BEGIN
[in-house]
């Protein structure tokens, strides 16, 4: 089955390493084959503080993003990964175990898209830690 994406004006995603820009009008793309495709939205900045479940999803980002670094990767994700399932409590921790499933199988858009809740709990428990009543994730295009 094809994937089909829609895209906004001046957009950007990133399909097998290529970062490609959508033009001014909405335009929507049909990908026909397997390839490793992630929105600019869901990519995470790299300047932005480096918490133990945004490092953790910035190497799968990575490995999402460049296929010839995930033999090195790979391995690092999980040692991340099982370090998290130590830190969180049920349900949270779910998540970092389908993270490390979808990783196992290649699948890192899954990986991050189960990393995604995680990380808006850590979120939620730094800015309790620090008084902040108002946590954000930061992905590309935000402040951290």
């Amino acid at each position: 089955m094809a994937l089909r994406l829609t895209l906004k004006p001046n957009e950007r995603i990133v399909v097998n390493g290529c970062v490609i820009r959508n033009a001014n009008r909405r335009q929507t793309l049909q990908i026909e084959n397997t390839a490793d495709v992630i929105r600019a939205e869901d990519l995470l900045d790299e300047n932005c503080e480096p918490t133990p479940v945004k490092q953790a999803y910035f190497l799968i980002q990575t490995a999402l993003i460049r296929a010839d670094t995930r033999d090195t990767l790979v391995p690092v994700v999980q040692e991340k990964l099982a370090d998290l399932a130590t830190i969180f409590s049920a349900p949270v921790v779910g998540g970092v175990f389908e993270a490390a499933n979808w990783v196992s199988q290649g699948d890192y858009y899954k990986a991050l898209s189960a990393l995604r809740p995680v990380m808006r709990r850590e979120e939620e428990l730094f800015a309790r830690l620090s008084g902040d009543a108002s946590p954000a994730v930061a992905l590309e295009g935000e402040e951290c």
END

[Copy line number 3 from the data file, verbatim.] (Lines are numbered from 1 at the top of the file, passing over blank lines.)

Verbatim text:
């Amino acid at each position: 089955m094809a994937l089909r994406l829609t895209l906004k004006p001046n957009e950007r995603i990133v399909v097998n390493g290529c970062v490609i820009r959508n033009a001014n009008r909405r335009q929507t793309l049909q990908i026909e084959n397997t390839a490793d495709v992630i929105r600019a939205e869901d990519l995470l900045d790299e300047n932005c503080e480096p918490t133990p479940v945004k490092q953790a999803y910035f190497l799968i980002q990575t490995a999402l993003i460049r296929a010839d670094t995930r033999d090195t990767l790979v391995p690092v994700v999980q040692e991340k990964l099982a370090d998290l399932a130590t830190i969180f409590s049920a349900p949270v921790v779910g998540g970092v175990f389908e993270a490390a499933n979808w990783v196992s199988q290649g699948d890192y858009y899954k990986a991050l898209s189960a990393l995604r809740p995680v990380m808006r709990r850590e979120e939620e428990l730094f800015a309790r830690l620090s008084g902040d009543a108002s946590p954000a994730v930061a992905l590309e295009g935000e402040e951290c």